This is far more suited to the furtherance of human happiness than the self-confessed mission of the avant-garde to jangle our senses and soften us up for revolution. It is also ambitious enough to give architecture dignity of purpose, to connect it to the larger aims of our culture. (Not to mention being interestingly suggestive of what we should be doing in other art forms.) But since it is incremental, not revolutionary, it is also plausible and honest. It is the classic Burkean conservative view that the maintenance of tradition enables us to accept those innovations that are useful with a minimum of disruption. Though strictly irrelevant, it comes as no real surprise to learn that Stern is openly and thoughtfully a Republican.

    Stern does not deny that we are moderns as a matter of simple fact, but he ruthlessly questions whether this means we must submit to an abandonment of what is best in our heritage in the name of a philosophical cult, modernism, that claims to prove that the mere date on the calendar obliges us to do so. The modernist demand for architecture "of our time" is a big tautology, what he calls "zeitgeist-driven pontification." Again, this may seem obvious, but it is shockingly the reverse of what has been taught -- and built -- for 50 years. Frankly, it reflects badly on the weakness of the conservative mind that we have allowed such obvious intellectual nonsense to go unchallenged for so long.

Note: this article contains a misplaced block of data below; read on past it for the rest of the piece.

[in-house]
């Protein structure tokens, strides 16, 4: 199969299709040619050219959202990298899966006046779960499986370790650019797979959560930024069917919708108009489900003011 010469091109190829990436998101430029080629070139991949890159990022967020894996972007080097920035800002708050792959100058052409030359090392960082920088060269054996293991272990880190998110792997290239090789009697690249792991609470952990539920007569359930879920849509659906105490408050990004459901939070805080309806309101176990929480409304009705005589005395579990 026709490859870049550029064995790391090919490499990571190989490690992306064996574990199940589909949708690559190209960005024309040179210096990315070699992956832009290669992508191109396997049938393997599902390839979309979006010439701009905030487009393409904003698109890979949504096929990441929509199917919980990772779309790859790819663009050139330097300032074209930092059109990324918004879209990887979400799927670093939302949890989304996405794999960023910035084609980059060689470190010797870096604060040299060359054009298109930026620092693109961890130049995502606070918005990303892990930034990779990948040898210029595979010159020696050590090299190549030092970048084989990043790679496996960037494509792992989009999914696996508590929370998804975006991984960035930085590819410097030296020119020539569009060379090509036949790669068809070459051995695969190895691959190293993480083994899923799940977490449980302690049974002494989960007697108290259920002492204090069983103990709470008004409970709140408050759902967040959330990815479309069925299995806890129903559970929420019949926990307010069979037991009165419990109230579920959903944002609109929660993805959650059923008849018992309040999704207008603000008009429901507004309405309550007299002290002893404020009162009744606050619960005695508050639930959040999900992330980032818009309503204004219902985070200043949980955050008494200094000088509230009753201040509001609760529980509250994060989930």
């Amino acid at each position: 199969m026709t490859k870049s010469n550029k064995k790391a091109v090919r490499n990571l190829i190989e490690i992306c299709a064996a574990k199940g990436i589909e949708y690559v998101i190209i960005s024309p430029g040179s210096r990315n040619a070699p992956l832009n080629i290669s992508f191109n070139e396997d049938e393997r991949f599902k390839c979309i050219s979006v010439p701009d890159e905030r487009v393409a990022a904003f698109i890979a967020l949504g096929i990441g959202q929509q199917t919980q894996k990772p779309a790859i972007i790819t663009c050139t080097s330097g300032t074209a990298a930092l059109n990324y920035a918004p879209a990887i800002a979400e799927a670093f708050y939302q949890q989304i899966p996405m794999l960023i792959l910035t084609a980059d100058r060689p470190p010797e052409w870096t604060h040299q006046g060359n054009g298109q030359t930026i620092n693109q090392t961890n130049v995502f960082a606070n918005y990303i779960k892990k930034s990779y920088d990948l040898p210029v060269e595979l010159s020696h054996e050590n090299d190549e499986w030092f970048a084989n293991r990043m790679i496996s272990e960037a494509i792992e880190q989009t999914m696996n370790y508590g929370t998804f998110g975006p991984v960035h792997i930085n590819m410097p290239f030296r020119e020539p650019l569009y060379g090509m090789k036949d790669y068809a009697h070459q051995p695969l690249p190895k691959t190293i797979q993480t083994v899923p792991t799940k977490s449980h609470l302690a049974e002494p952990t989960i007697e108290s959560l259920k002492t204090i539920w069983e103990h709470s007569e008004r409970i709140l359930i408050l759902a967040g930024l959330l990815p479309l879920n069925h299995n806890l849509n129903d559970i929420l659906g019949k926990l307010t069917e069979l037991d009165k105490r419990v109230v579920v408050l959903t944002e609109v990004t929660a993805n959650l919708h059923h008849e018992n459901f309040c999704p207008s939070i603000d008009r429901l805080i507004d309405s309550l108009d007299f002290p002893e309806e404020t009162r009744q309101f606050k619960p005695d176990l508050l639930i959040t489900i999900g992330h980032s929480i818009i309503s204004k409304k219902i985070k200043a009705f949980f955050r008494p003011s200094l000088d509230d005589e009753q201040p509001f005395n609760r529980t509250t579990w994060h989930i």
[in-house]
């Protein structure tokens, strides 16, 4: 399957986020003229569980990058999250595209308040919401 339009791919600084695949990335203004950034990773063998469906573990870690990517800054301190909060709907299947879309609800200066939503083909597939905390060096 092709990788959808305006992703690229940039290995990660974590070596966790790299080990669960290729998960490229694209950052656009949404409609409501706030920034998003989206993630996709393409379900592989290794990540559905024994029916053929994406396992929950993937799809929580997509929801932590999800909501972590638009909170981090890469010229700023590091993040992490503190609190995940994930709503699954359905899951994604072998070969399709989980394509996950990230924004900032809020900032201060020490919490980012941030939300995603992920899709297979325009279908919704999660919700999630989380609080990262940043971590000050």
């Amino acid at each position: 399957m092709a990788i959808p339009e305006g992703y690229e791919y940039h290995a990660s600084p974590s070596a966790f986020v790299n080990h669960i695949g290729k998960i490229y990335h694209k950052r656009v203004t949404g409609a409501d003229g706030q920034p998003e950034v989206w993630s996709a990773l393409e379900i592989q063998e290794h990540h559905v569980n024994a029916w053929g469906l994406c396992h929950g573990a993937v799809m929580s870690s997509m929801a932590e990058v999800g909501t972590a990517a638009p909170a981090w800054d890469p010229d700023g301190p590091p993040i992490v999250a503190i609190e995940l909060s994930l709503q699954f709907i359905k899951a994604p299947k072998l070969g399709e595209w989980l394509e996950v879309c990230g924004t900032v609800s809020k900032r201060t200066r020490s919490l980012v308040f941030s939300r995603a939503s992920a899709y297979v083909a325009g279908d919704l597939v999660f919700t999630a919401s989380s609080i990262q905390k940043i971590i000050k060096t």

Stern accepts the validity of some modern architecture, but, as he puts it, "I aligned myself with T.S. Eliot and others who want the new but not at the expense of the old. I am a modern, but I think there is a vast difference between the obsessional zealousness of Modernism and the subtle complexities of modernity."

    Stern would argue that if he builds in a traditional style today, then that style is ipso facto contemporary, just as the railroad stations built like Roman temples in early-20th-century America were authentically contemporary to the years they were built, not to the first century. The key problem, in his view, is that modernity the fact was hijacked by Modernism the ideology.

    As he puts it,"Modernism was an attitude towards the making of things that sought to free itself from any reference to the past, but went further by its rejection of historical values and advocacy of change at all cost."

    Modernism began as a not-unreasonable attempt to get back to first principles in aesthetics in order to avoid choking on the excessive richness of culture that had accumulated in Western Civilization by the end of the 19th century. But these first and highly abstract principles, once recovered, should have led to subsequent principles that were not abstract, and from there to a reconstructed appreciation for those parts of our heritage whose value was vindicated by the refreshed critical eye.